In a new study, researchers have learned that some lizards abandon the forests for more populated urban areas and they can thrive in city life. Scientists focused the study on the Puerto Rican crested anole, a brown lizard with a bright orange throat fan. The reptile has unique scales to grasp onto smooth surfaces and it has larger limbs to run far distances.
“We are watching evolution as it’s unfolding,” Kristin Winchell, a biology professor at NYU and main author of the study in the Proceedings of the National Academy of Sciences, said. As urbanization becomes more prominent internationally, it becomes crucial to develop a greater understanding of how organisms adapt to changing environments. The findings can help people design cities in a manner that supports all species.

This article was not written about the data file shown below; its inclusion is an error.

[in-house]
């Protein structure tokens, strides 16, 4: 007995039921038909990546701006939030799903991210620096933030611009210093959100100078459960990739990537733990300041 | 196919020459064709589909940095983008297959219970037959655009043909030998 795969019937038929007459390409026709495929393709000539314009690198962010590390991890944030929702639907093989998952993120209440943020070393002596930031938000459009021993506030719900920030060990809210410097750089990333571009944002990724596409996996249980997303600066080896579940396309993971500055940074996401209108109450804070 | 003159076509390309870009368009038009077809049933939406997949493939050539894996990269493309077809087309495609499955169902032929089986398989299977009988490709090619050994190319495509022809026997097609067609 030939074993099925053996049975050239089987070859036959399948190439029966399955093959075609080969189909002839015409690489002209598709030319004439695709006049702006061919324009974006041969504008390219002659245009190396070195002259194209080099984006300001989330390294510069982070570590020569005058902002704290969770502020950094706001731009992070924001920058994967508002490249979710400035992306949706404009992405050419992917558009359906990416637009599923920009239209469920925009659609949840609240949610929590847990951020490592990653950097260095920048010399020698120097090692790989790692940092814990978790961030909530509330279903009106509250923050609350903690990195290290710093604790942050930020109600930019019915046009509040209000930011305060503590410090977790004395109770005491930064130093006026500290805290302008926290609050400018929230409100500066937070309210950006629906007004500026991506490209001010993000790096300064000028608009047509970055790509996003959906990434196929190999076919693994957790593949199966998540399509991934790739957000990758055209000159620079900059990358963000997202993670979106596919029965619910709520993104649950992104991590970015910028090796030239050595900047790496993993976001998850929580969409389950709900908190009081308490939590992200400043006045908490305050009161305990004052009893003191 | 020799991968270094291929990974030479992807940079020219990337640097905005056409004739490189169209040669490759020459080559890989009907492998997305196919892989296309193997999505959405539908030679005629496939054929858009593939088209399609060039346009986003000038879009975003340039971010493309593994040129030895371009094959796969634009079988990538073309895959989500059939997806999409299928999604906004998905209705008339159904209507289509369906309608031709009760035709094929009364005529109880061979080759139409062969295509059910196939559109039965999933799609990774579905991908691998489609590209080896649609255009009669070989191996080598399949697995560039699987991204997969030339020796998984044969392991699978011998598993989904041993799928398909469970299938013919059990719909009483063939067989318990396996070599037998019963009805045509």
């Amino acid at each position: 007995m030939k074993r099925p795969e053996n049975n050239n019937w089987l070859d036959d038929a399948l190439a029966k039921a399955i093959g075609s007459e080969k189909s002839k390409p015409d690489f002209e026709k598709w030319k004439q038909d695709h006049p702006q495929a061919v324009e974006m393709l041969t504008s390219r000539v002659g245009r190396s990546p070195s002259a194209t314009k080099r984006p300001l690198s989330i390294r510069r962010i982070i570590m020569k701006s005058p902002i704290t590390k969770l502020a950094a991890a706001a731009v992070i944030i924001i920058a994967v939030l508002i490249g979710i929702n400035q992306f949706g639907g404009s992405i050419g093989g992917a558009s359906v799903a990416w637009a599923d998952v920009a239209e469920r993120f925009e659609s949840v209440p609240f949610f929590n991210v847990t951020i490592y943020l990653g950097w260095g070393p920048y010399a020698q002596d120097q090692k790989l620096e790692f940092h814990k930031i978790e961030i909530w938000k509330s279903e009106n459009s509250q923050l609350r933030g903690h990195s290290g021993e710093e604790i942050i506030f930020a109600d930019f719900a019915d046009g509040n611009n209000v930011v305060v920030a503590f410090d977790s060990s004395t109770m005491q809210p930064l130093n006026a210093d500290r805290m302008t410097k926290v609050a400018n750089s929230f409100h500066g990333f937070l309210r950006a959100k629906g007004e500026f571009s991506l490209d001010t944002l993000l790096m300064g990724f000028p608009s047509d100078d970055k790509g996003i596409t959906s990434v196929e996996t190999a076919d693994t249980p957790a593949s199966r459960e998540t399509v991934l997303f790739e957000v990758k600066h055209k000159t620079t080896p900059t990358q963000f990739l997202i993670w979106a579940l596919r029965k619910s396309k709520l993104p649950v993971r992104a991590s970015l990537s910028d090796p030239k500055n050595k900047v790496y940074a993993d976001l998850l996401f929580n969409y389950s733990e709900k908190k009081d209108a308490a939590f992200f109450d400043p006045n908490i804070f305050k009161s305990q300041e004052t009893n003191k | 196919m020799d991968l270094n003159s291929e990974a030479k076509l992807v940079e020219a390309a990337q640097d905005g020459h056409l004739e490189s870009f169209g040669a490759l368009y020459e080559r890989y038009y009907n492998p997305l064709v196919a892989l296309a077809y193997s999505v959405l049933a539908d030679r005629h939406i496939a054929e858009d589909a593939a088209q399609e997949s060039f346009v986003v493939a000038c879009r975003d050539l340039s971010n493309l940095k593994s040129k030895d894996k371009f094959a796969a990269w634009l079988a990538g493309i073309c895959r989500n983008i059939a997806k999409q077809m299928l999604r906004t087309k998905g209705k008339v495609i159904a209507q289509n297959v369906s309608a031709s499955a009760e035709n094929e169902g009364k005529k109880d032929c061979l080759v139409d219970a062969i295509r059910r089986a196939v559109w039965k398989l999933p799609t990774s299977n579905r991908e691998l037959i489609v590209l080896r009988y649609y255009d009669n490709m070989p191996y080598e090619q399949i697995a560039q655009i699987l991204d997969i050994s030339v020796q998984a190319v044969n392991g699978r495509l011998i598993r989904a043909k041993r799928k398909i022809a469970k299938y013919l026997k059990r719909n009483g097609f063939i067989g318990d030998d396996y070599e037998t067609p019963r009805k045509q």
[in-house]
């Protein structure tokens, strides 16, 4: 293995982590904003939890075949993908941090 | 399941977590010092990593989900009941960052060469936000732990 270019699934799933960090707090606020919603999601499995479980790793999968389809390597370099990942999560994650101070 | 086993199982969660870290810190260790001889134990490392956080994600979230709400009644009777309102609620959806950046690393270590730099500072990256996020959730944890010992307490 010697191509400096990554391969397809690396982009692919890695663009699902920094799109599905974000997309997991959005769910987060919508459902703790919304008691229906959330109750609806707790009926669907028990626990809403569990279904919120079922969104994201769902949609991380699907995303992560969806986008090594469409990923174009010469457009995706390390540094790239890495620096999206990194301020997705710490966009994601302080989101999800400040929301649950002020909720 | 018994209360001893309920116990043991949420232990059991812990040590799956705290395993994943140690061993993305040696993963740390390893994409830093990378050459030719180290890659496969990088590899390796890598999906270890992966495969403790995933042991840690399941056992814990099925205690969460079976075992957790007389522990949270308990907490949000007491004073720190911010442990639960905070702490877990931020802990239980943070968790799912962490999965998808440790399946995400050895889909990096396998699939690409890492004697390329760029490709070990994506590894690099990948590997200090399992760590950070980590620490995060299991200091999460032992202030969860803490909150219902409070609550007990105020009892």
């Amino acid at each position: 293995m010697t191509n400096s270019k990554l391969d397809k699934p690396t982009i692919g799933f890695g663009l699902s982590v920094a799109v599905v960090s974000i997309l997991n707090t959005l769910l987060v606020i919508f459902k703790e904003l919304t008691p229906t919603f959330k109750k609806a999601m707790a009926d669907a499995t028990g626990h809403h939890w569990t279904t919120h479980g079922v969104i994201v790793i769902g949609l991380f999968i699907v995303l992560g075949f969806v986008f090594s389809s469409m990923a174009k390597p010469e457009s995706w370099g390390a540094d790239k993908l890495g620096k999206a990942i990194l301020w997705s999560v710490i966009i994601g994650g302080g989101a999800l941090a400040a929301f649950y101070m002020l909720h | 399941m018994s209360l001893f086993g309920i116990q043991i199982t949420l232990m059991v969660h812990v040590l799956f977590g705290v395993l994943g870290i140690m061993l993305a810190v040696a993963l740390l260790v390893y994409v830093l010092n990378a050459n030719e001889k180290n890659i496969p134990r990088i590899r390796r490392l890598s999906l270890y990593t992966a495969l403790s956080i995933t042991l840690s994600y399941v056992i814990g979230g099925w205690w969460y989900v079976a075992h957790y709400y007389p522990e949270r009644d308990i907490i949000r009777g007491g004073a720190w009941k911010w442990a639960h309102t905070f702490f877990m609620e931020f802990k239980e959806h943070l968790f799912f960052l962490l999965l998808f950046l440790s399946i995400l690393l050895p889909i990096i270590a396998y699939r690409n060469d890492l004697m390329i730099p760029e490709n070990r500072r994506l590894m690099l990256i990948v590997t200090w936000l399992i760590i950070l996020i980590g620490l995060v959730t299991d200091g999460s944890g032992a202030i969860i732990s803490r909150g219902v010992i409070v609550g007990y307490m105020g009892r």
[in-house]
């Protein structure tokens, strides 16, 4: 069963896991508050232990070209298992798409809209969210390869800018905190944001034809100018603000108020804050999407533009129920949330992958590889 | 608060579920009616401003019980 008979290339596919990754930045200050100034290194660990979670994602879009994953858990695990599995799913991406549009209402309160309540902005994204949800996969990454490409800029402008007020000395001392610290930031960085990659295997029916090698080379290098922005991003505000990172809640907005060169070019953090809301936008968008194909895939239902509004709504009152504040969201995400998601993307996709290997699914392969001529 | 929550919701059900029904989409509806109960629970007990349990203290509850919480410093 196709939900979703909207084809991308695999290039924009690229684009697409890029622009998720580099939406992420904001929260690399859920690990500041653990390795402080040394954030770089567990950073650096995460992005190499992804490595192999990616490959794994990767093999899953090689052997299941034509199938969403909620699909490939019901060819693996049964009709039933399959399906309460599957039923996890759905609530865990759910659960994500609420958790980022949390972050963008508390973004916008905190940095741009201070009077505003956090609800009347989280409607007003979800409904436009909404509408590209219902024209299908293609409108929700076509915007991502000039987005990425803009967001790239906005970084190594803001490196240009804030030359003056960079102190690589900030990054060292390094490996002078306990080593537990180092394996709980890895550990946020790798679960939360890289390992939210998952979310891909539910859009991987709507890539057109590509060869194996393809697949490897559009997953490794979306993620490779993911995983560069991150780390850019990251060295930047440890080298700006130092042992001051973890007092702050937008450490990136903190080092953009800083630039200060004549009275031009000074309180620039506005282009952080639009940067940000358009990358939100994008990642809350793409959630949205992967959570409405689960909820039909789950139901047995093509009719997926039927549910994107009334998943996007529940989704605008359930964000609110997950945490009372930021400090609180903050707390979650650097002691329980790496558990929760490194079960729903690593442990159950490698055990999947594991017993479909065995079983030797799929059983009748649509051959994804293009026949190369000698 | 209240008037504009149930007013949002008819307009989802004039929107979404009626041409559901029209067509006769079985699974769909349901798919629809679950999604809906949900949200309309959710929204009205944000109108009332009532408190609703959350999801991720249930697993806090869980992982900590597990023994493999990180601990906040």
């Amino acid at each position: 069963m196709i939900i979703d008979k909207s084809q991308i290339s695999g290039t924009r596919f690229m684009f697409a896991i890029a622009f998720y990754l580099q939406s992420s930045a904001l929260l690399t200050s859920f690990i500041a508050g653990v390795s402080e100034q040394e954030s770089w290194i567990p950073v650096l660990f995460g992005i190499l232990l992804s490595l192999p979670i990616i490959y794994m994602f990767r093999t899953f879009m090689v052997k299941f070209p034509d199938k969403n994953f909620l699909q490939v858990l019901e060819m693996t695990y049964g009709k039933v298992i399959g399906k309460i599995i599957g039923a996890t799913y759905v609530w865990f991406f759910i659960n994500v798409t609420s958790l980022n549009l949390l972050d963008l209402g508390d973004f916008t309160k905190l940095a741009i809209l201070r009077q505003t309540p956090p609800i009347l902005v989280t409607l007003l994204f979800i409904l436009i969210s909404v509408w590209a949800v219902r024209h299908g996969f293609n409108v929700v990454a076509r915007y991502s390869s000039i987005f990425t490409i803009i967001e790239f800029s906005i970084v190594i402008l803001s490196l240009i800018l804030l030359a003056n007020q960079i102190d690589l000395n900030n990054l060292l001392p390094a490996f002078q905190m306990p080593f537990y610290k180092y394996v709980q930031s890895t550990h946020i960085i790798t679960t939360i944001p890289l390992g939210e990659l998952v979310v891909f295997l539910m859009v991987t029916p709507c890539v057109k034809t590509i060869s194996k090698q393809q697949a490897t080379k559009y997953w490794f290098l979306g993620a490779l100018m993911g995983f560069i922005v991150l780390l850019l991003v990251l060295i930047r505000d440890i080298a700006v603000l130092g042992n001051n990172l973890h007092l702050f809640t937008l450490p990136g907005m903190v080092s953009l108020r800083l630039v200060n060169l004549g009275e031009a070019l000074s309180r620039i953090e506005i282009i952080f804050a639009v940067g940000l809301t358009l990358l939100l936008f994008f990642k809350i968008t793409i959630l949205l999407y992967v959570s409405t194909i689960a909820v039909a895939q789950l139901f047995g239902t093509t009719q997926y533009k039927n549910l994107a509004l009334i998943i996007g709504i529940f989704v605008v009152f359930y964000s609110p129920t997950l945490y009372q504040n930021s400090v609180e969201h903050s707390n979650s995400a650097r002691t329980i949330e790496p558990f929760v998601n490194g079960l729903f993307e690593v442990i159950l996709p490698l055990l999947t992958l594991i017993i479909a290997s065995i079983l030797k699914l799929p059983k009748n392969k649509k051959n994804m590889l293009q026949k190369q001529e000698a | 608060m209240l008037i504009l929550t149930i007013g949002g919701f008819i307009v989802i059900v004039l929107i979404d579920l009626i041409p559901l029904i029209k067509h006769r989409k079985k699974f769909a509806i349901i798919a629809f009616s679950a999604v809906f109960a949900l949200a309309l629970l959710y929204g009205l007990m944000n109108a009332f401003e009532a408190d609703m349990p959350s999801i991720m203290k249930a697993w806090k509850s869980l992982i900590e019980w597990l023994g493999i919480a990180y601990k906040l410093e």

The study captured 96 Anolis cristatellus lizards with a comparison between the genetic makeup of forest dwellers to those living in the city. The areas of focus were Puerto Rico’s capital, San Juan, the northern city of Arecibo and the western city of Mayaguez. Scientists found that 33 genes within the lizard genome were connected with urbanization.
Winchell said: “If urban populations are evolving with parallel physical and genomic changes, we may even be able to predict how populations will respond to urbanization just by looking at genetic markers.”
The study was done exclusively on adult male lizards so it remains uncertain whether the findings will translate over to female lizards as well. We may see more lizards clinging to people’s houses than branches.